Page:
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1Final Project II: BioethicsWilliam J Pesillo IIINursing, Southern New Hampshire UniversityIHP-420 – Ethical and Legal Considerations John RhodesApril 26, 2020
2Final Project II: BioethicsIntroductionThe case of Terri Schiavo brought forth national attention on the impact of a living will and other end of life ethical dilemmas. On February 25, 1990, Terri Schiavo, a married, twenty-six-year-old woman living in St. Petersburg, Florida was found unconscious at her home. The autopsy revealed her potassium level was found to be abnormally low, which caused unconsciousness, and her brain to be deprived of oxygen long enough to leave her in a persistent vegetative state, which according to Florida statue means, “permanent and irreversible condition of unconsciousness” in which no recovery was possible (Koch, 2005, p. 376). Terri could breatheon her own but required a feeding tube to stay alive. The stakeholders in this case are Michael Schiavo (Terri Shiavo’s husband) and Robert and Mary Schindler, who are Terri’s parents. The bioethical issue in this case is that Terri Schiavo did not have a living will in place, so her husband, Michael Schiavo, said that Terri would not want to live in this persistent vegetative state and ordered the feeding tube to be removed. Terri’s parents, Robert and Mary Schindler, refuted Michael’s claim saying that with therapy she will recover and fought to keep Terri’s feeding tube in place. Michael Schiavo sued Terri’s doctors in a medical malpractice lawsuit for failing to properly diagnose her condition, which resulted in a reward for one million dollars to Terri Schiavo, but under Michael Schiavo’s control. The 15-year case between Michael Schiavo and the Schindlers, had devastating effects on Terri Schiavo. After several court appeals and political interventions at state and national levels, Terri Schiavo’s “feeding tube was removed and reinserted three times before the final removal” (Fremgen, 2016, p. 335). Terri passed away on March 31, 2005 just thirteen days after her feeding tube was removed, at forty-one years old. This case revealed moral dilemmas regarding end-of-life care such as the absence of advanced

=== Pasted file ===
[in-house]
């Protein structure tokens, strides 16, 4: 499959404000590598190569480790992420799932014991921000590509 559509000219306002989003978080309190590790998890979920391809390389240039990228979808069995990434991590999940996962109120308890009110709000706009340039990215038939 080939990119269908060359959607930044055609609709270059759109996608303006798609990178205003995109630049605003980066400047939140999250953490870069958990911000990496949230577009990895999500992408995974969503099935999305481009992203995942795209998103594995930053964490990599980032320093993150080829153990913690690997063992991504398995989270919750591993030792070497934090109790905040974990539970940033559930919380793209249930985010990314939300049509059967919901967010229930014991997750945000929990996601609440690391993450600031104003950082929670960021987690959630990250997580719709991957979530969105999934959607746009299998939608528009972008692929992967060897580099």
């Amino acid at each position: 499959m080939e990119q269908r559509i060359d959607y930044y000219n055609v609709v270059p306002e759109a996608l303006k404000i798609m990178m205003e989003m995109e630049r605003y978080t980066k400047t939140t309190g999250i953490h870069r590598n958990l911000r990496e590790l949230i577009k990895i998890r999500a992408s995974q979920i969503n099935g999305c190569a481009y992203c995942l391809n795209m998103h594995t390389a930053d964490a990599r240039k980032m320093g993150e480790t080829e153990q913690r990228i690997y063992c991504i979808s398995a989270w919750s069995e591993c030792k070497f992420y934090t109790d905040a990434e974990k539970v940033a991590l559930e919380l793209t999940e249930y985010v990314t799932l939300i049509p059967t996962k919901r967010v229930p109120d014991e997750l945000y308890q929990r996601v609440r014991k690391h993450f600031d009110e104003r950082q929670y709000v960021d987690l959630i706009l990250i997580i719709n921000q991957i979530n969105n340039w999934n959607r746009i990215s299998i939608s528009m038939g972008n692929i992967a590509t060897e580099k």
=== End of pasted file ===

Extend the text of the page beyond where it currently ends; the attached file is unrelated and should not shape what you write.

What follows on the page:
3directives, vegetative state, brain damage, and death by withholding treatment. This case presentshealthcare professionals with an ethical dilemma because taking Terri’s feeding tube out would essentially kill her which goes against the morality of all healthcare professionals. Nurses and doctors take an oath and follow a strict code of ethics that guide the professionals in helping not

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